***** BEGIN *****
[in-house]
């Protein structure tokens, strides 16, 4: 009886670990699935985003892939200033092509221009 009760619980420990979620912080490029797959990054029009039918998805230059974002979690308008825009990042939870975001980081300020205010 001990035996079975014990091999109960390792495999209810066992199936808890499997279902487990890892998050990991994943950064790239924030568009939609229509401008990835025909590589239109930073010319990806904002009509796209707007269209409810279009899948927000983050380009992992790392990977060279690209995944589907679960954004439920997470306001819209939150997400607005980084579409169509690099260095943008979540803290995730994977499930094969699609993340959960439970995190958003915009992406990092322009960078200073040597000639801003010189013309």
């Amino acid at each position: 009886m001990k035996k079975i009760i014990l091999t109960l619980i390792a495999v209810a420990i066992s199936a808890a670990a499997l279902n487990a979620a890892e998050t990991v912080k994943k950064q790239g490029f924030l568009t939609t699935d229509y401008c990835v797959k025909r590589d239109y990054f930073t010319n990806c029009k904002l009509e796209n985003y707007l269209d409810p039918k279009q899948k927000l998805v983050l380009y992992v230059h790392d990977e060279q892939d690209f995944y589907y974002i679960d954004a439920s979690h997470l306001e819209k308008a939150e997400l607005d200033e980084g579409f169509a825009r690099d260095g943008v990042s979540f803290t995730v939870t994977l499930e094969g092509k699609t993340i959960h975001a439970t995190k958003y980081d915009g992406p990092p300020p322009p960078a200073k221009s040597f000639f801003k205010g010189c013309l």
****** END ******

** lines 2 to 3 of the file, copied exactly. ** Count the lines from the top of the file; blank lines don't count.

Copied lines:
């Protein structure tokens, strides 16, 4: 009886670990699935985003892939200033092509221009 009760619980420990979620912080490029797959990054029009039918998805230059974002979690308008825009990042939870975001980081300020205010 001990035996079975014990091999109960390792495999209810066992199936808890499997279902487990890892998050990991994943950064790239924030568009939609229509401008990835025909590589239109930073010319990806904002009509796209707007269209409810279009899948927000983050380009992992790392990977060279690209995944589907679960954004439920997470306001819209939150997400607005980084579409169509690099260095943008979540803290995730994977499930094969699609993340959960439970995190958003915009992406990092322009960078200073040597000639801003010189013309």
């Amino acid at each position: 009886m001990k035996k079975i009760i014990l091999t109960l619980i390792a495999v209810a420990i066992s199936a808890a670990a499997l279902n487990a979620a890892e998050t990991v912080k994943k950064q790239g490029f924030l568009t939609t699935d229509y401008c990835v797959k025909r590589d239109y990054f930073t010319n990806c029009k904002l009509e796209n985003y707007l269209d409810p039918k279009q899948k927000l998805v983050l380009y992992v230059h790392d990977e060279q892939d690209f995944y589907y974002i679960d954004a439920s979690h997470l306001e819209k308008a939150e997400l607005d200033e980084g579409f169509a825009r690099d260095g943008v990042s979540f803290t995730v939870t994977l499930e094969g092509k699609t993340i959960h975001a439970t995190k958003y980081d915009g992406p990092p300020p322009p960078a200073k221009s040597f000639f801003k205010g010189c013309l």